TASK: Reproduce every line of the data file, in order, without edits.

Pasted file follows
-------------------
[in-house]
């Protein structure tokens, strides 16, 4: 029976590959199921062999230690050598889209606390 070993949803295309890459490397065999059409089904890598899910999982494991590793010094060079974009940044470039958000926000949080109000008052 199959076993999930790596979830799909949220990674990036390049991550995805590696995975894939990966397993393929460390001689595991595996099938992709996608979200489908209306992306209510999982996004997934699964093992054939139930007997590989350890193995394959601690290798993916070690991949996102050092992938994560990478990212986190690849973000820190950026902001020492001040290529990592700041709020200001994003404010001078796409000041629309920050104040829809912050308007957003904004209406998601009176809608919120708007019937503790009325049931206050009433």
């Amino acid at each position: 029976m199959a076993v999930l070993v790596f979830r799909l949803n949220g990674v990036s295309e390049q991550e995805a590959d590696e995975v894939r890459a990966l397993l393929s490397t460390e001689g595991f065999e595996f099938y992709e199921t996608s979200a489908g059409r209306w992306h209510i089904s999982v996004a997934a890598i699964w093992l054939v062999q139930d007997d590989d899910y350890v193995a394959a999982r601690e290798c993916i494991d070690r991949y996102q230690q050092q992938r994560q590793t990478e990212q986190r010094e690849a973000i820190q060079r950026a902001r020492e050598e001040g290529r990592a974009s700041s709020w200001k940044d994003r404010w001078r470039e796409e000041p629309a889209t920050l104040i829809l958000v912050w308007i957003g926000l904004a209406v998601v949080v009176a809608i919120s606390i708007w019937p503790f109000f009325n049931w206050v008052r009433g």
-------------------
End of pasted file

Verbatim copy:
[in-house]
């Protein structure tokens, strides 16, 4: 029976590959199921062999230690050598889209606390 070993949803295309890459490397065999059409089904890598899910999982494991590793010094060079974009940044470039958000926000949080109000008052 199959076993999930790596979830799909949220990674990036390049991550995805590696995975894939990966397993393929460390001689595991595996099938992709996608979200489908209306992306209510999982996004997934699964093992054939139930007997590989350890193995394959601690290798993916070690991949996102050092992938994560990478990212986190690849973000820190950026902001020492001040290529990592700041709020200001994003404010001078796409000041629309920050104040829809912050308007957003904004209406998601009176809608919120708007019937503790009325049931206050009433």
């Amino acid at each position: 029976m199959a076993v999930l070993v790596f979830r799909l949803n949220g990674v990036s295309e390049q991550e995805a590959d590696e995975v894939r890459a990966l397993l393929s490397t460390e001689g595991f065999e595996f099938y992709e199921t996608s979200a489908g059409r209306w992306h209510i089904s999982v996004a997934a890598i699964w093992l054939v062999q139930d007997d590989d899910y350890v193995a394959a999982r601690e290798c993916i494991d070690r991949y996102q230690q050092q992938r994560q590793t990478e990212q986190r010094e690849a973000i820190q060079r950026a902001r020492e050598e001040g290529r990592a974009s700041s709020w200001k940044d994003r404010w001078r470039e796409e000041p629309a889209t920050l104040i829809l958000v912050w308007i957003g926000l904004a209406v998601v949080v009176a809608i919120s606390i708007w019937p503790f109000f009325n049931w206050v008052r009433g």